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Zamalek, Cairo, Egypt.
Top Dawgs: The Hottest Dogs are in Zamalek
Having tempted us for weeks on Facebook and Twitter with pictures of hot dogs, quizzes that test our hot dog knowledge and just endlessly toying with our appetites; the long awaited, much anticipated Top Dawgs has finally opened its doors to the public.
Located in the high traffic area of Ibn Nabih Street in Zamalek, in between Coffee Bean & Tea Leaf and Crumbs, Top Dawgs is the first gourmet hot dog spot in Cairo. A considerably small venue, the shop is easy to find with its glowing red sign and cool grey interior. Made up of nothing more than an ordering counter and some stand-while-you-eat surfaces, Top Dawgs is probably the most exciting thing this city has seen in a while.
Apart from being called ‘dawgs’, the sausages are also unique in their recipe. Created by the Top Dawgs team, the sausages were specially designed for this venture and would not be found for sale anywhere else. Their bread is custom made at Il Mulino bakery, it is 100% organic and preservative free; it is so fresh that it can only be used on the day it is made.
The variety of hot dog choices is enticing and mouth-watering. Not the ones to be unoriginal, choices include things like the Merquez Dawg, which is lamb sausage with harissa, Dijon mustard and caramalised onions (28LE); and the Bratwurst Dawg, which is veal sausage with sauerkraut and French’s yellow mustard. Other varieties include a NYC Dawg, Chicago Dawg and BBQ Bacon Dawg. You are also given the option between a baguette and soft bread for your sandwich.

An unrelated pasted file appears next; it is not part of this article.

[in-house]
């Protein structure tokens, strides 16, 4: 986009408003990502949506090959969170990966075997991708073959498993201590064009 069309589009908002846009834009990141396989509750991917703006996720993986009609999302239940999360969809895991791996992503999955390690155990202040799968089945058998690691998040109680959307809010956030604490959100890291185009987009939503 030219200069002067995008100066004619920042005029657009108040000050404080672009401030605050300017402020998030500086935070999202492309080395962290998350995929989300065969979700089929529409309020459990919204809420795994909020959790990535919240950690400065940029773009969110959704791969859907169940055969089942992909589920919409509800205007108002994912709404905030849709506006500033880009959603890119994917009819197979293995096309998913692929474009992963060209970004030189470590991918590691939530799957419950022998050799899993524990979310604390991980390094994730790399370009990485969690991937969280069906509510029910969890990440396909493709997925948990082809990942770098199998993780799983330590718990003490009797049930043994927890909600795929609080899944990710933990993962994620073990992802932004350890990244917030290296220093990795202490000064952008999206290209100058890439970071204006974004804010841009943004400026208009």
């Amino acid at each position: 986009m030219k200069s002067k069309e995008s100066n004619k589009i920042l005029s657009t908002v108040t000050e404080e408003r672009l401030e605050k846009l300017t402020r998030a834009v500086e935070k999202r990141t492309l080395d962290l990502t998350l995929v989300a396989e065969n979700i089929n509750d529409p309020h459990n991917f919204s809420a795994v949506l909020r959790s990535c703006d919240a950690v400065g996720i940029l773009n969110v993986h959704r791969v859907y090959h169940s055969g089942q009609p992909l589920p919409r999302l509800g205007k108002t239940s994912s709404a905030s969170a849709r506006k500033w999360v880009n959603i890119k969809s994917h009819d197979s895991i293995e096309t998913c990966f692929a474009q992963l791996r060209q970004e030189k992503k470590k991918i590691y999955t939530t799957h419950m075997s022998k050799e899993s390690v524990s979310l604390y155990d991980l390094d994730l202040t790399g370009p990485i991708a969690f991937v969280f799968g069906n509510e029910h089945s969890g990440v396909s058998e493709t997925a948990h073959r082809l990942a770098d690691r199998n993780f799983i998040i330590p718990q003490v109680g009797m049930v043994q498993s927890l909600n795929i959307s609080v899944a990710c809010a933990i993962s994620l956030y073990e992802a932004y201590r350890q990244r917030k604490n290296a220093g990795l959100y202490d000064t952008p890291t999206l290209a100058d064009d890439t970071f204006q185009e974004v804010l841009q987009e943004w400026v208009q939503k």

We finally settled on trying the Original Top Dawg (23LE) with added melted cheddar cheese (2.50LE), the Chilli Cheese Dawg (28LE) and the Blue Cheese Dawg (29LE); all large in size. Served in a basket, the hot dogs are as visually appealing as their taste turned out to be.
The original hot dog comes with ketchup, mustard, sweet relish and onions; the added cheese was definitely a plus. Perfectly simple and greatly delicious, the ingredients together were an absolute delight. The chilli dog was equally yummy; the rich chilli flavour mixed with a hint of jalapeno spice and covered in melted cheese – just be sure to ask your waiter to melt your cheese well. The blue cheese hot dog seemed like an alternative approach to the classic sausage in a bun but proved to be a very good combination. Kept basic with just the cheese and fresh shredded lettuce, it is recommended to have it in a baguette; it makes a good, and lighter, lunch option.
The French fries we got on the side were just as enjoyable. Kept with some of their peel on, they were crunchy on the outside and perfectly soft on the inside – these were some of the best fries we’ve had in the city and although we were full, they were diligently eaten all up.